While the historical and legal relationship in the U.S. between privacy expectations and privacy protections has remained a continuously evolving topic, this thesis demonstrates how this relationship has grown increasingly muddled since the midtwentieth century. Contrary to existing law, this thesis argues that a new phenomenon, the “Data Cycle,” has developed in the twenty-first century whereby governmental entities employ private companies as middlemen to buy and sell individuals’ data. Politicians in particular are extremely interested in obtaining information about their constituents. This thesis contends that the Data Cycle has developed due to a shift in informational power between the government and private companies, permitting the government to indirectly acquire large amounts of personal information from individuals online. Although Americans remain concerned about their waning privacy protections, individuals’ increasing addiction to the very technologies that spur the Cycle has pushed privacy to a crossroads in 2012.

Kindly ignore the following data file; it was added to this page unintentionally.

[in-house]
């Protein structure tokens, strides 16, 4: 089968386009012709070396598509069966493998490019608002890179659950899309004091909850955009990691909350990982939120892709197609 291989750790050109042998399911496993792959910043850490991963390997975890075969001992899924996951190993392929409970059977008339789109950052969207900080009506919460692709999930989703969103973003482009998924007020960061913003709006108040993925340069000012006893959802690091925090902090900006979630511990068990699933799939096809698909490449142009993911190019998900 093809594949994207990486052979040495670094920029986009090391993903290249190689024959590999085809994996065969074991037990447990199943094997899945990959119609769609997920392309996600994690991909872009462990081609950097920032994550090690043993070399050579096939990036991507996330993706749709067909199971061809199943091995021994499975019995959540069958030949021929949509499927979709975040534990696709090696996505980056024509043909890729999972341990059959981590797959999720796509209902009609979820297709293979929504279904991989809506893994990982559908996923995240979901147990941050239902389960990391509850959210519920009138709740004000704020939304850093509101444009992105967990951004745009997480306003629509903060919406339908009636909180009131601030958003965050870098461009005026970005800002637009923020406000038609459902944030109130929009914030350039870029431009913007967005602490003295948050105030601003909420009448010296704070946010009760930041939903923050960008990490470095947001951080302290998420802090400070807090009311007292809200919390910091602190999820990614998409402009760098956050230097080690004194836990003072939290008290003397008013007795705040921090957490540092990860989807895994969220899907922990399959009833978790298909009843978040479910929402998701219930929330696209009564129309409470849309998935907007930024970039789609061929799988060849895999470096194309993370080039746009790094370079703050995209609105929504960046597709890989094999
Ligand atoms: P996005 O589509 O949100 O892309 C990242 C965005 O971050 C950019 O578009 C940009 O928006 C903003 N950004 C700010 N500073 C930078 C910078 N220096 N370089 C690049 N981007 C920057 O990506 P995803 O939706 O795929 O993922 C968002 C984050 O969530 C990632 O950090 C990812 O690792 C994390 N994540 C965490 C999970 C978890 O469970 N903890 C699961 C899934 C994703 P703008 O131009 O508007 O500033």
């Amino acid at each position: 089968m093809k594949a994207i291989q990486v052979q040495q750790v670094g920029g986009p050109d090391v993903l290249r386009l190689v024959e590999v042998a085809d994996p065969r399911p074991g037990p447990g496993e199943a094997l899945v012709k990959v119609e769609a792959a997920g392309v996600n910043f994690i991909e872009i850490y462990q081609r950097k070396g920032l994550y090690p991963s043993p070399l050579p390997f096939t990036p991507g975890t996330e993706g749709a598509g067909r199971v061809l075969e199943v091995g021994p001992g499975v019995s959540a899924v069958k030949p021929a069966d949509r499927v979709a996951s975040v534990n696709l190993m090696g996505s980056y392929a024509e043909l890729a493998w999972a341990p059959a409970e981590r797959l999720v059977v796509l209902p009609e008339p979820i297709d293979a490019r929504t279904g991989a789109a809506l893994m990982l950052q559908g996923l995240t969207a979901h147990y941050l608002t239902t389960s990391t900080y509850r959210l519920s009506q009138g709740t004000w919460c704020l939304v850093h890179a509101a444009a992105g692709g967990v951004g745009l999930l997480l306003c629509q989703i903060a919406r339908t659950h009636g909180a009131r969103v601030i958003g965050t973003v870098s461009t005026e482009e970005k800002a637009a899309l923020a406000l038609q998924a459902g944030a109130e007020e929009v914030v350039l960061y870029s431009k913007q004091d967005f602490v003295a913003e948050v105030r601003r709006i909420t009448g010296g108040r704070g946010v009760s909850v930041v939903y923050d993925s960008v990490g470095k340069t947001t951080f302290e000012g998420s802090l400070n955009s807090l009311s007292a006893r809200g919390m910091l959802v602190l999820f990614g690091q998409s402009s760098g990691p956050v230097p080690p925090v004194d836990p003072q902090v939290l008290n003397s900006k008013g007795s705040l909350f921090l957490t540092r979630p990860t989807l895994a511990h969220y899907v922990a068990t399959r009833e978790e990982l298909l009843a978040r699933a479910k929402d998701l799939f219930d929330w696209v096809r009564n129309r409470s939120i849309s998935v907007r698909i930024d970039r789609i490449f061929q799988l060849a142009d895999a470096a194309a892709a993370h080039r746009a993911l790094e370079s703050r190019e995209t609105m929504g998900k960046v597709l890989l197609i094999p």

19 June 2013
Dark Data Cycle
'The Dark Data Cycle: How the U.S. Government Has Gone Rogue in Trading Personal Data from an Unsuspecting Public' by Melissa Oppenheim argues that